So far, seven sheriff’s officials have been convicted of obstructing an FBI investigation into inmate beatings and corruption inside the huge L.A. jail system. None of those officials held high-ranking positions, however. And critics of the investigation say low-ranking officers and deputies are taking the blame for problems that stemmed from larger management failures.
But the probe isn’t over. The L.A. Times reports that at least three of the convicted officials – a lieutenant and two deputies – have testified before the grand jury in recent weeks. The questioning focused partly on meetings where former Sheriff Lee Baca and his top aide, Paul Tanaka, discussed the discovery that a jail informant had been given a phone by the FBI. That informant was subsequently moved around the jail system to keep him away from his federal handlers.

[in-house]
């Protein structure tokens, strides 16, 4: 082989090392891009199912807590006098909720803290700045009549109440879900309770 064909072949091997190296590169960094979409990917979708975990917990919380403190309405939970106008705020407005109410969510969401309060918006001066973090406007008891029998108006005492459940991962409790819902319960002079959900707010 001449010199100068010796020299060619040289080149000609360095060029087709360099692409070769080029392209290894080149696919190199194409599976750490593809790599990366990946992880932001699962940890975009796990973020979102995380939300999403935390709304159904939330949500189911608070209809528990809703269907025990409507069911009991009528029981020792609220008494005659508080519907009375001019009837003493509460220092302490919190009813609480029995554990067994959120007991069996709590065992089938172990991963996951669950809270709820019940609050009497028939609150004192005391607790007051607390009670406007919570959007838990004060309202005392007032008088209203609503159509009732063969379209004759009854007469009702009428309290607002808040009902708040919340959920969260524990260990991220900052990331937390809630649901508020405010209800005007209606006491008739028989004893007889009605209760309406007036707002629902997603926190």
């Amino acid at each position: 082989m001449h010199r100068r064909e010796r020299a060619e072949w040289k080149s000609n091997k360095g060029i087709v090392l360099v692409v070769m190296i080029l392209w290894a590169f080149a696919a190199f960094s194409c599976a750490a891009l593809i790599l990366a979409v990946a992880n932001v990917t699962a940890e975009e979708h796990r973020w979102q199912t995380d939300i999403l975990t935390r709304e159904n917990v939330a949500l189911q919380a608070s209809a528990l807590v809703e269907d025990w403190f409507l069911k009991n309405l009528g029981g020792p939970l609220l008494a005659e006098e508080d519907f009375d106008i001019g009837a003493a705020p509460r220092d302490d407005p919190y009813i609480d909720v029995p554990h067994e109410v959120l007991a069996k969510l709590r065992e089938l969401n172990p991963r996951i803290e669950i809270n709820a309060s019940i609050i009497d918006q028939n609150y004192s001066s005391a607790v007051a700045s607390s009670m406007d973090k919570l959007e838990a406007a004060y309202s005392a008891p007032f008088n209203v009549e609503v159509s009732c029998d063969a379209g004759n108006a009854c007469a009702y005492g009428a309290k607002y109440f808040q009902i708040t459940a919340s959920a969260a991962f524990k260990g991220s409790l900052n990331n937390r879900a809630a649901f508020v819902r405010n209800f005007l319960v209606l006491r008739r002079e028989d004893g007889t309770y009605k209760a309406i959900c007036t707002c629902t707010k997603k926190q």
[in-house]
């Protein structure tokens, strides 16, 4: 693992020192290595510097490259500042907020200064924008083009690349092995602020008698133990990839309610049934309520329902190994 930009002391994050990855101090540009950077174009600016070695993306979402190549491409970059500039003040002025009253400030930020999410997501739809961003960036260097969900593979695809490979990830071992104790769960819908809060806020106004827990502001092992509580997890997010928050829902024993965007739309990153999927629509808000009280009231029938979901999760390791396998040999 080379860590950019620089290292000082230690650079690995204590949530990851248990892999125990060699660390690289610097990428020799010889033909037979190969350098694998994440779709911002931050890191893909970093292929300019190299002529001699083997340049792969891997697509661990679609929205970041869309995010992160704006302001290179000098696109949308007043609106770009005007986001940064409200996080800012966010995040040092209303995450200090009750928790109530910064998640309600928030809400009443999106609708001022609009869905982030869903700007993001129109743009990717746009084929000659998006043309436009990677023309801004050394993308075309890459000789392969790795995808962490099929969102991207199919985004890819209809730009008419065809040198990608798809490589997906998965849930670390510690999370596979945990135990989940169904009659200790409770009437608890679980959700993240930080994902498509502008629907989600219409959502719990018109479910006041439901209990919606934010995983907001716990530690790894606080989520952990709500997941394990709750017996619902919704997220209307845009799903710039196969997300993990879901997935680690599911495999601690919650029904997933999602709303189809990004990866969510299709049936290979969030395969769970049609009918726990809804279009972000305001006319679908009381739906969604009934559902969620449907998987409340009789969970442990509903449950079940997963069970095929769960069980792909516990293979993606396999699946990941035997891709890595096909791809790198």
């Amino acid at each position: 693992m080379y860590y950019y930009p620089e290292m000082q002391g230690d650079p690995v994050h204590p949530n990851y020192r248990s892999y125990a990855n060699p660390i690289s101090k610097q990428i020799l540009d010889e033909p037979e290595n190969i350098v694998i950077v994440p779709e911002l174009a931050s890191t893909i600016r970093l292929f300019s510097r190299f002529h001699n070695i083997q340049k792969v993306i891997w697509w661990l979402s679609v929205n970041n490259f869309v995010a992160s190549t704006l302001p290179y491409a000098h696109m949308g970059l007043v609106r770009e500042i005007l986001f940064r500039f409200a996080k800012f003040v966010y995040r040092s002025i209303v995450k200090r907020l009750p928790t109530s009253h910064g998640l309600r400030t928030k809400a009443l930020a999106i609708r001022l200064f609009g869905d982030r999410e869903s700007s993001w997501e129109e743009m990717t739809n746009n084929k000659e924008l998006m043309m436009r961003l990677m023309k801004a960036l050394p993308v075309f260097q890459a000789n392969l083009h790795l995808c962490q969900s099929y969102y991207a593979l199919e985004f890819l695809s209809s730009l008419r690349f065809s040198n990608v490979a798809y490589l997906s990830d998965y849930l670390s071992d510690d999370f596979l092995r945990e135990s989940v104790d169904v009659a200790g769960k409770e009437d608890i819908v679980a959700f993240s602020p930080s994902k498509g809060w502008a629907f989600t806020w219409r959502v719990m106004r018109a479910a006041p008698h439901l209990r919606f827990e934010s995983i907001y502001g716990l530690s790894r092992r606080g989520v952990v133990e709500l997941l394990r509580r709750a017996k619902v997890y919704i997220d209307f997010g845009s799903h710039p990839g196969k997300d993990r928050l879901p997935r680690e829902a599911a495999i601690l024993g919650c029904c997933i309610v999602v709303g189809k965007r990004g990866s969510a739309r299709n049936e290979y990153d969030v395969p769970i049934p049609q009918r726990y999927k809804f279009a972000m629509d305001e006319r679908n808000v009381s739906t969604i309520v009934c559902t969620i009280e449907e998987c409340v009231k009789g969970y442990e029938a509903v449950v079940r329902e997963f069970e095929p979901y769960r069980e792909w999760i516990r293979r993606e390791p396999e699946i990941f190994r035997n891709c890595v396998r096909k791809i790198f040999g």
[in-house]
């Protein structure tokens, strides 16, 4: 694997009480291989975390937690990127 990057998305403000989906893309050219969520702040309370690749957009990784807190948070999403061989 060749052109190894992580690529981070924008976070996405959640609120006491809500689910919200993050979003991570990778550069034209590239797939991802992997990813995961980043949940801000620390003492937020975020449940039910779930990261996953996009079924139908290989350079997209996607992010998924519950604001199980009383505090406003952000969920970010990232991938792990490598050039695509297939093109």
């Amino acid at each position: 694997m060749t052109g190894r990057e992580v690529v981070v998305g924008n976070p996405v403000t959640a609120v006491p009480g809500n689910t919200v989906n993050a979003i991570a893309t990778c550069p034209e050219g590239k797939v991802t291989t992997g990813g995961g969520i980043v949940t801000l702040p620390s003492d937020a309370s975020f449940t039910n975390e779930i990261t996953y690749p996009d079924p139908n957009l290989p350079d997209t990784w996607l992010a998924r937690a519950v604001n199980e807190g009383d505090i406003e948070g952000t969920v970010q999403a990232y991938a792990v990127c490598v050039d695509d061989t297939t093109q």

Baca resigned under pressure a year ago. Former Undersheriff Tanaka had already left the department by then. Despite acknowledging that he was being investigated by the Feds, Tanaka ran for his old boss’s job, losing in a run-off to Jim McDonnell in November.
The deputies and other officials who were convicted of obstruction were supposed to report to prison earlier this month. But they remain free while courts rule on their bail requests and they appeal their convictions. A dozen other sheriff’s officials have been charged in the corruption and jail violence case but haven’t gone to trial yet.